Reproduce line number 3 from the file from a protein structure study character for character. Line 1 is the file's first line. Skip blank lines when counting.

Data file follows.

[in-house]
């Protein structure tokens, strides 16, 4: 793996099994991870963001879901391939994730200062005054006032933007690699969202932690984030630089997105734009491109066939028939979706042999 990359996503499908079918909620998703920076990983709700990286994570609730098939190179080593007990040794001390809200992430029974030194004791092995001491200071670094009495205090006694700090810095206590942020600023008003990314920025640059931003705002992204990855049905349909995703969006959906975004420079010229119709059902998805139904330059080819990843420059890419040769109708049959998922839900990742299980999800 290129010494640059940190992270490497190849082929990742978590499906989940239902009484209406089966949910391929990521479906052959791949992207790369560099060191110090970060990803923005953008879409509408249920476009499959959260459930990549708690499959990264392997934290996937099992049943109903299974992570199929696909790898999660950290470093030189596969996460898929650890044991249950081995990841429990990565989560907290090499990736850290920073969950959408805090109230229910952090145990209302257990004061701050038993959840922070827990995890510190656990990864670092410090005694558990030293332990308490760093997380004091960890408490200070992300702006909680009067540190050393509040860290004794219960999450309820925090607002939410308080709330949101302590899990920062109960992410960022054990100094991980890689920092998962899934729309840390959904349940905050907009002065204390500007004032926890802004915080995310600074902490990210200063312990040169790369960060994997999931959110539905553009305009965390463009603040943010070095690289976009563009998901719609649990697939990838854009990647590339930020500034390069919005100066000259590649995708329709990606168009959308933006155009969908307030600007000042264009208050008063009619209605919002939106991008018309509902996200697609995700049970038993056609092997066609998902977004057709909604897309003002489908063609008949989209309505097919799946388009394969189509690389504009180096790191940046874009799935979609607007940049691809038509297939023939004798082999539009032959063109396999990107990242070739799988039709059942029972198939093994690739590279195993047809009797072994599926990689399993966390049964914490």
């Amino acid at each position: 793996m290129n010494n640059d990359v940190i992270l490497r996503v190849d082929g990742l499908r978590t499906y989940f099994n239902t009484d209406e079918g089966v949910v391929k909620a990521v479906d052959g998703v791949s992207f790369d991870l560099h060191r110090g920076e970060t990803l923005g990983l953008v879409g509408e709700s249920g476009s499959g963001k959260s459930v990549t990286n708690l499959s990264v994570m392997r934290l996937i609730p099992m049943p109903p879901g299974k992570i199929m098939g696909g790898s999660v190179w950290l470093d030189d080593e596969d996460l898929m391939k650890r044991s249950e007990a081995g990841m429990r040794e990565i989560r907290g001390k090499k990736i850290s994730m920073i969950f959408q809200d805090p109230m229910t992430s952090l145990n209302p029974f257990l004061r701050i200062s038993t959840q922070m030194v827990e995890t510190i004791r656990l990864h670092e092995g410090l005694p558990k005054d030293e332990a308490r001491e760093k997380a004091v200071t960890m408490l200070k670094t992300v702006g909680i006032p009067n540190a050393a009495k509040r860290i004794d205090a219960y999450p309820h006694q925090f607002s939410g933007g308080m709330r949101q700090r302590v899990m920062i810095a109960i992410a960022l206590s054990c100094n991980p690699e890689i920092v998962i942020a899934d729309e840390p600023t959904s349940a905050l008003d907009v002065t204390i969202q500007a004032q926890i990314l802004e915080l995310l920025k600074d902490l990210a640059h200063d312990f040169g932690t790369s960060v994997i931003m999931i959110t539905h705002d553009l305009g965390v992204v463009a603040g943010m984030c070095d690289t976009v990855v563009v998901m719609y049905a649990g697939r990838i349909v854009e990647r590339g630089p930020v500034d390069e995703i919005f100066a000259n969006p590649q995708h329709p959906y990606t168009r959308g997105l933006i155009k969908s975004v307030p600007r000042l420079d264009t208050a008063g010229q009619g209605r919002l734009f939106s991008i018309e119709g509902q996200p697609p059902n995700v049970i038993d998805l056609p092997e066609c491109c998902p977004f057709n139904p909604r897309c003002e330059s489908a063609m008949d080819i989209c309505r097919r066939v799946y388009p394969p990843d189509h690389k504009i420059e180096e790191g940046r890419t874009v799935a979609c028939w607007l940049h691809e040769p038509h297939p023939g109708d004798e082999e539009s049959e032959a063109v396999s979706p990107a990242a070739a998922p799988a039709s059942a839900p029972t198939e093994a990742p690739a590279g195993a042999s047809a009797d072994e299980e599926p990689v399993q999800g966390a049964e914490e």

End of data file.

């Amino acid at each position: 793996m290129n010494n640059d990359v940190i992270l490497r996503v190849d082929g990742l499908r978590t499906y989940f099994n239902t009484d209406e079918g089966v949910v391929k909620a990521v479906d052959g998703v791949s992207f790369d991870l560099h060191r110090g920076e970060t990803l923005g990983l953008v879409g509408e709700s249920g476009s499959g963001k959260s459930v990549t990286n708690l499959s990264v994570m392997r934290l996937i609730p099992m049943p109903p879901g299974k992570i199929m098939g696909g790898s999660v190179w950290l470093d030189d080593e596969d996460l898929m391939k650890r044991s249950e007990a081995g990841m429990r040794e990565i989560r907290g001390k090499k990736i850290s994730m920073i969950f959408q809200d805090p109230m229910t992430s952090l145990n209302p029974f257990l004061r701050i200062s038993t959840q922070m030194v827990e995890t510190i004791r656990l990864h670092e092995g410090l005694p558990k005054d030293e332990a308490r001491e760093k997380a004091v200071t960890m408490l200070k670094t992300v702006g909680i006032p009067n540190a050393a009495k509040r860290i004794d205090a219960y999450p309820h006694q925090f607002s939410g933007g308080m709330r949101q700090r302590v899990m920062i810095a109960i992410a960022l206590s054990c100094n991980p690699e890689i920092v998962i942020a899934d729309e840390p600023t959904s349940a905050l008003d907009v002065t204390i969202q500007a004032q926890i990314l802004e915080l995310l920025k600074d902490l990210a640059h200063d312990f040169g932690t790369s960060v994997i931003m999931i959110t539905h705002d553009l305009g965390v992204v463009a603040g943010m984030c070095d690289t976009v990855v563009v998901m719609y049905a649990g697939r990838i349909v854009e990647r590339g630089p930020v500034d390069e995703i919005f100066a000259n969006p590649q995708h329709p959906y990606t168009r959308g997105l933006i155009k969908s975004v307030p600007r000042l420079d264009t208050a008063g010229q009619g209605r919002l734009f939106s991008i018309e119709g509902q996200p697609p059902n995700v049970i038993d998805l056609p092997e066609c491109c998902p977004f057709n139904p909604r897309c003002e330059s489908a063609m008949d080819i989209c309505r097919r066939v799946y388009p394969p990843d189509h690389k504009i420059e180096e790191g940046r890419t874009v799935a979609c028939w607007l940049h691809e040769p038509h297939p023939g109708d004798e082999e539009s049959e032959a063109v396999s979706p990107a990242a070739a998922p799988a039709s059942a839900p029972t198939e093994a990742p690739a590279g195993a042999s047809a009797d072994e299980e599926p990689v399993q999800g966390a049964e914490e």